GUEST ARTICLE – PROFILES OF POWER: Commercial Warfare
The proliferation of private military companies in Iraq marks a dangerous turn towards outsourcing warfare, reports our chief military correspondent, Dogbert embedded deep in Sydney…
Private military companies are profit seeking non state actors that specialise in hiring private military contractors to deliver core and support military services previously undertaken by the state, including; security provision, combat support, technical support, intelligence gathering, logistics, military training, and the procurement and maintenance of arms and commercial high technology.
Emerging private markets for force
Initially, private military companies operated in conjunction with the military. Deepening economic globalisation and the collapse of the Soviet Union in the 1980s provided the impetus for military privatisation. The global market for military resources was soon inundated, setting the foundation for the birth of a professional private military industry. These factors shifted the global power balance to the US. The US was now able to downsize its armed forces, while strengthening its reliance on military contractors.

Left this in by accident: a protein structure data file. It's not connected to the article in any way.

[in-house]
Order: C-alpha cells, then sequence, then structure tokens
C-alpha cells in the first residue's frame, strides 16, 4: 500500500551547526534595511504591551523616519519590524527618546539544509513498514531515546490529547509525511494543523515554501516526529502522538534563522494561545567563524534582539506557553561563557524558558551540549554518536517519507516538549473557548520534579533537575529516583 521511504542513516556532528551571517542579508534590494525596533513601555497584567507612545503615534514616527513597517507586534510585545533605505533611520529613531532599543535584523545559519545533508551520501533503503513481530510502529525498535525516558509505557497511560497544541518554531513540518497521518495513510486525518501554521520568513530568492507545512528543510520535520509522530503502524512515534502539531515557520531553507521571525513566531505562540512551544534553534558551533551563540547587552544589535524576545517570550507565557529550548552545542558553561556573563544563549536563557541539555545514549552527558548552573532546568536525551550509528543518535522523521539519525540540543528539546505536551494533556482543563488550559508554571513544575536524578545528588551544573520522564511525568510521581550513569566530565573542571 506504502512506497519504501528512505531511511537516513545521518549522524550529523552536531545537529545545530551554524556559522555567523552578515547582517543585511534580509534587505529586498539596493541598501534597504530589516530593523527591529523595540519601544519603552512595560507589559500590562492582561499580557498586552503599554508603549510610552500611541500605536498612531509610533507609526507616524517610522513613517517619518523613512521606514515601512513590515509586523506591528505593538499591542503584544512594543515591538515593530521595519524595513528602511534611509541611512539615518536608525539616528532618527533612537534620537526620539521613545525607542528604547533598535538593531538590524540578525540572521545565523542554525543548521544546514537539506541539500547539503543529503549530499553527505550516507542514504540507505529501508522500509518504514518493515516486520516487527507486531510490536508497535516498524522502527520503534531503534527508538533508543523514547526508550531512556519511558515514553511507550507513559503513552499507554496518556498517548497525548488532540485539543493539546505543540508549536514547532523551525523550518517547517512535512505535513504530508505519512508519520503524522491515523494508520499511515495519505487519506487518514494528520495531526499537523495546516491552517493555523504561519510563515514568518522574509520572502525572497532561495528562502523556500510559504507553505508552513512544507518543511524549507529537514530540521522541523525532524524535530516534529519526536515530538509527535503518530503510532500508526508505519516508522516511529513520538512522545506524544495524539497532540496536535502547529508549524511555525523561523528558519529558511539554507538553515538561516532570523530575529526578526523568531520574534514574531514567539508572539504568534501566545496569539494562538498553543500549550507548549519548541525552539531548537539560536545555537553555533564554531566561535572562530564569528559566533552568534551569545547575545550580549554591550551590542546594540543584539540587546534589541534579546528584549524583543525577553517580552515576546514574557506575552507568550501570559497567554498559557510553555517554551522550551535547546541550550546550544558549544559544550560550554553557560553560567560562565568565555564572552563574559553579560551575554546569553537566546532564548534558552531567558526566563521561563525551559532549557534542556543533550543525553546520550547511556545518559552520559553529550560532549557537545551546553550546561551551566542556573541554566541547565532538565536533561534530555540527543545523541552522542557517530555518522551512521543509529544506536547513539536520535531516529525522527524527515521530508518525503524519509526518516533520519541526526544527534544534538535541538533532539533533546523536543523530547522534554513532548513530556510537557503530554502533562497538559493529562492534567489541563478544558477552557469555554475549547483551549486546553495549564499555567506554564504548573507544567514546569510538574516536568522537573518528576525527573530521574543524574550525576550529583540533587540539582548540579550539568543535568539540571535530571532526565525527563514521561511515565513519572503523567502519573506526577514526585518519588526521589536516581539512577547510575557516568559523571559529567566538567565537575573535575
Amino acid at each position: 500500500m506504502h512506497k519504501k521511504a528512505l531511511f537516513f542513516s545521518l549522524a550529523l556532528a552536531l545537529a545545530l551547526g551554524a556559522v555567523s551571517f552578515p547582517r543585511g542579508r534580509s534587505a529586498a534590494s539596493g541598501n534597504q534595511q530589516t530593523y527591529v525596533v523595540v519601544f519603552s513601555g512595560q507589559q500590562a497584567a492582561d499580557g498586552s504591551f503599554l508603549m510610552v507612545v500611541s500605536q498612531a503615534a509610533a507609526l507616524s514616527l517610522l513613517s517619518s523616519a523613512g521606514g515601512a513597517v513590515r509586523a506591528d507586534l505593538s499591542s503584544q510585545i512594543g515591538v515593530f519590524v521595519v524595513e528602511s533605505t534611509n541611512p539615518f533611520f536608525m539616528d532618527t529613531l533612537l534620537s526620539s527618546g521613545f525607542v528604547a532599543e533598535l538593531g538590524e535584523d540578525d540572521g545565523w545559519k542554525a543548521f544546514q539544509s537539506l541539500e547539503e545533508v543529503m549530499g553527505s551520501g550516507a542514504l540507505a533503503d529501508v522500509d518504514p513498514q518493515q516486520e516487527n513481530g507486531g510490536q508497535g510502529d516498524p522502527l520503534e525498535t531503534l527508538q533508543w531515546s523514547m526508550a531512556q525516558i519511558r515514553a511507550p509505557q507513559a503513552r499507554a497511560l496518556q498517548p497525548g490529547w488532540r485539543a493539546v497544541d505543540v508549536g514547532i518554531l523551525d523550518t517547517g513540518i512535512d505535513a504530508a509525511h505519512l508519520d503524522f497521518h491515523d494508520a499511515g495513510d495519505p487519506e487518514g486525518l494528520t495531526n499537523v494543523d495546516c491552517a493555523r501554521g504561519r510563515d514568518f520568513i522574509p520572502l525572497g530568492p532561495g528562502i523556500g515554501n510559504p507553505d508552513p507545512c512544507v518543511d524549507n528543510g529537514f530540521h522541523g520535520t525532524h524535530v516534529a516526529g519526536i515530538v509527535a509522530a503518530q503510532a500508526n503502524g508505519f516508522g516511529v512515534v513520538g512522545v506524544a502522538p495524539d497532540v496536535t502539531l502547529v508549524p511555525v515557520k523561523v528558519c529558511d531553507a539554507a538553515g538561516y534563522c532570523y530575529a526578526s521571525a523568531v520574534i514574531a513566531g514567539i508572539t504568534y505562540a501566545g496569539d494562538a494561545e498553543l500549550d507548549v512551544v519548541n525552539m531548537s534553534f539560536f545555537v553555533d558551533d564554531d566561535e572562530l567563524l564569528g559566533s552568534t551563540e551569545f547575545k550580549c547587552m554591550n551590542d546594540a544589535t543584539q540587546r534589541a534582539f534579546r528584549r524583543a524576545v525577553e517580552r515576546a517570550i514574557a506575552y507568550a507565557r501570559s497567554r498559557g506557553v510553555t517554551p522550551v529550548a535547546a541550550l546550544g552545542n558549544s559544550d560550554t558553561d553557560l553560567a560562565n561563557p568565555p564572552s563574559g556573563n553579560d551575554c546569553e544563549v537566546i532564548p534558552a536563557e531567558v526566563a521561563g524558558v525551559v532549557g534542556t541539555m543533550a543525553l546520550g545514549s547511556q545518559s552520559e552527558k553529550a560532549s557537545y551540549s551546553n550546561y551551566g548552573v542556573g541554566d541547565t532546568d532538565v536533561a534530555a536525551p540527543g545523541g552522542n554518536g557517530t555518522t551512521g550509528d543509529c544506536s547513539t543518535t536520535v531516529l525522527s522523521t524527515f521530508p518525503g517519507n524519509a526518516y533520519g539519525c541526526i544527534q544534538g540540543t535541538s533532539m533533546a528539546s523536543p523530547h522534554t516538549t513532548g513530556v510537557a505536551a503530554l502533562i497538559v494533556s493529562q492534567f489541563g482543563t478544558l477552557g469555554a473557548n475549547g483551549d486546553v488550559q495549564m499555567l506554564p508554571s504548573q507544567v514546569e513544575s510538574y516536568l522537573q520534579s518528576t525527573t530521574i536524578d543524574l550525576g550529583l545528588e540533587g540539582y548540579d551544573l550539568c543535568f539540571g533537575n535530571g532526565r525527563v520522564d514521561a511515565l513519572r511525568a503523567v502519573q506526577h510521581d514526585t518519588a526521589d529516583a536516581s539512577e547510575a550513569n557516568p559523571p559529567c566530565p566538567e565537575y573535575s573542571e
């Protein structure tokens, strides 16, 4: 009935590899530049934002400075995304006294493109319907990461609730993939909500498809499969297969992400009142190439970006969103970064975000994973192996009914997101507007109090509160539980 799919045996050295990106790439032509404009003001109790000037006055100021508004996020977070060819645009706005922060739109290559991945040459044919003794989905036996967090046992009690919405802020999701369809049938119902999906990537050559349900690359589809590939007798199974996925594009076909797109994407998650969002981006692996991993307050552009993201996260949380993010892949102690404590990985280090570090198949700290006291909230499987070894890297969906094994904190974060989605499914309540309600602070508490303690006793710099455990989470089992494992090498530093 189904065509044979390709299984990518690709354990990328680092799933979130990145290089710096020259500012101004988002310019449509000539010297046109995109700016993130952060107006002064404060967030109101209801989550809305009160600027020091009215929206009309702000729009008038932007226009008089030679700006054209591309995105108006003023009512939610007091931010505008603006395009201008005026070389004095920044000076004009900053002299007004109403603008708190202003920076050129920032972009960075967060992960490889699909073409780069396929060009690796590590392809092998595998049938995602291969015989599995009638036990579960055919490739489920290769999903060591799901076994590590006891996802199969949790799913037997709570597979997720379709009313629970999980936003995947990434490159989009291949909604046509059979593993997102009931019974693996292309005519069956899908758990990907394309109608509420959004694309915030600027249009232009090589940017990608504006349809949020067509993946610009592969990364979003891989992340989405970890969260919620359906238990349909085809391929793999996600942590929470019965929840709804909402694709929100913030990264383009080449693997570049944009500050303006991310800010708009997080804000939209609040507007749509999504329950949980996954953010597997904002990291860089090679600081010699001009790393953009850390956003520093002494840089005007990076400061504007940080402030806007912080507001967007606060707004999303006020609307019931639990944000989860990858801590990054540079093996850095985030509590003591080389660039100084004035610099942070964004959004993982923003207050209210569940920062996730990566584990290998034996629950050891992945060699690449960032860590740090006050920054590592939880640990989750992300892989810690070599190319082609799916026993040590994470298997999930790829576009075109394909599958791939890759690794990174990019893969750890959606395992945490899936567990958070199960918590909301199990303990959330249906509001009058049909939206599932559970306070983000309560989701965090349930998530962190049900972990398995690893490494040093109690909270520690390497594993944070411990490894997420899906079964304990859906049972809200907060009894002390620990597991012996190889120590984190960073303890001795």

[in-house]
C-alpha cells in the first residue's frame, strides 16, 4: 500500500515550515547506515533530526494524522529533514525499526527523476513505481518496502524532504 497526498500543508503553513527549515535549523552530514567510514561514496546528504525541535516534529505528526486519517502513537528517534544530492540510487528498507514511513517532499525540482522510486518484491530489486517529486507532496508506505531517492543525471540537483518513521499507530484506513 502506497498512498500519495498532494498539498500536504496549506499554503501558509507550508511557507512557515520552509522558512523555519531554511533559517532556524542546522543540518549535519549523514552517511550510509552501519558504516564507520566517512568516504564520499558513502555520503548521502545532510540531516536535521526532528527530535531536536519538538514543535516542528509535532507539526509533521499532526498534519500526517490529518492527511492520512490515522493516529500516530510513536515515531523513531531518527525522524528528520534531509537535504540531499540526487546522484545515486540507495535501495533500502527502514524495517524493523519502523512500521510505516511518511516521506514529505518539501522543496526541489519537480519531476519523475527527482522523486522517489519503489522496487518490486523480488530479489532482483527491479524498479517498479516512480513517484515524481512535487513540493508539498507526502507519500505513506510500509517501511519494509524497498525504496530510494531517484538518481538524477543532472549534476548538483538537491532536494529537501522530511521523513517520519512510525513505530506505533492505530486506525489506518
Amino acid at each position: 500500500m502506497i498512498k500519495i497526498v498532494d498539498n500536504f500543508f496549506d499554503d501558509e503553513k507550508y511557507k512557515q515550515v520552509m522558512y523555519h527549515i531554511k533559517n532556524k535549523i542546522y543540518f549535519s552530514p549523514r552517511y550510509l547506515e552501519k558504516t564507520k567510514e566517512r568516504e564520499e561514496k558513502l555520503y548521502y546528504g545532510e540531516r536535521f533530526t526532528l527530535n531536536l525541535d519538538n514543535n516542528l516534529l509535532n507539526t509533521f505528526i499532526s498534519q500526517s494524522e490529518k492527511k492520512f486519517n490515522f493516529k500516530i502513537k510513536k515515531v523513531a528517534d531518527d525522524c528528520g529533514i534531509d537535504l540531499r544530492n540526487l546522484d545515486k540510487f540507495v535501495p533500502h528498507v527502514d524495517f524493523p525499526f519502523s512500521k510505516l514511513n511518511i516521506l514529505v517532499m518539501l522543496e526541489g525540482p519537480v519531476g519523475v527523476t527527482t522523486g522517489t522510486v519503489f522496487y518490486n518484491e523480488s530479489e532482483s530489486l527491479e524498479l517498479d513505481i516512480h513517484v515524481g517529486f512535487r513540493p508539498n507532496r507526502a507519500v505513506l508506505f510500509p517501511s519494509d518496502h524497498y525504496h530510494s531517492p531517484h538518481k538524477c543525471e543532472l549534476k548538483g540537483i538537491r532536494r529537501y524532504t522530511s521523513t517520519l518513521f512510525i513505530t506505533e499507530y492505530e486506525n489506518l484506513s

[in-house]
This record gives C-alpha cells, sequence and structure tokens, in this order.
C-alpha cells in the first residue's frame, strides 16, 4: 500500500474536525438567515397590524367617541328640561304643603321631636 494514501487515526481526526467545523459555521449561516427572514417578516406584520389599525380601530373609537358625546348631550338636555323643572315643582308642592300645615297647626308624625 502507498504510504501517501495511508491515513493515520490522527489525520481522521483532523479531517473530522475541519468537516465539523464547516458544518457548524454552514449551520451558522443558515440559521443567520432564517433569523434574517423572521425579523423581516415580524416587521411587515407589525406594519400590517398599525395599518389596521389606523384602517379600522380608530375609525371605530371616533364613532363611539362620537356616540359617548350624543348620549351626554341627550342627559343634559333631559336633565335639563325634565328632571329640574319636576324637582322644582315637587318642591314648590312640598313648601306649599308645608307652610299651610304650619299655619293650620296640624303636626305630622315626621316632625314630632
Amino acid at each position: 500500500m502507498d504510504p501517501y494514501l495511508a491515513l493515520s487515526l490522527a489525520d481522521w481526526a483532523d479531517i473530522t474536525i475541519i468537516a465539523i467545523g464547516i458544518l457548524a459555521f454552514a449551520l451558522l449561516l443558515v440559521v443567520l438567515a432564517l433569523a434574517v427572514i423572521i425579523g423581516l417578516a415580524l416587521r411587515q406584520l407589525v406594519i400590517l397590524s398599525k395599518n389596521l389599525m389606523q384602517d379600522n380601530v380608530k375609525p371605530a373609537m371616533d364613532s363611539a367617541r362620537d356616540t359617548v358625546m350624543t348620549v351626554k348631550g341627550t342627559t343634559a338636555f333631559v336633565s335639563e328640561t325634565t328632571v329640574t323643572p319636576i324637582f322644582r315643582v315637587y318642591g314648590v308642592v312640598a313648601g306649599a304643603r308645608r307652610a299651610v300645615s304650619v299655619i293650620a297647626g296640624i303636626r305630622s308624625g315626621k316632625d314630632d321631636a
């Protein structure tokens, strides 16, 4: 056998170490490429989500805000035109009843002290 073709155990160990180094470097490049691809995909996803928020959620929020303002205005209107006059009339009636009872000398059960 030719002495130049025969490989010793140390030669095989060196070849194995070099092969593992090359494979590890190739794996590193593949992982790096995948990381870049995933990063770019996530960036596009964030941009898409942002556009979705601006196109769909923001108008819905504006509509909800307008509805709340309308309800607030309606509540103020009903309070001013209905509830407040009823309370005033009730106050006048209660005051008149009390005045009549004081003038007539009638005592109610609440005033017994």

Initially, private military companies specialised in small scale, short-term security operations in unconventional battlegrounds. However, they have evolved from operating alongside US forces in support roles in the first Iraq war to providing indispensable combat assistance and security in the current Iraq war.
Spectrum of services
The shift from partial privatisation began when developed countries such as the US contracted-out the delivery of both support and core military functions in the early 1990s to private military companies. This was a radical policy shift because previously, only non-core functions were outsourced to maintain the integrity of wartime operations. States have ceded their sovereignty to the will of the market and undermined their monopoly over legitimate force.
About 180,000 contractors work for the United States (US) government in Iraq, outnumbering US forces by about 13,000, performing military tasks once the exclusive domain of the state (Gray 2007) (Allard 2007). PMF usage has surged tenfold between the first to the second Iraq War. Worryingly, private military companies are now the second largest partner in the ‘Coalition of the Willing’ in Iraq.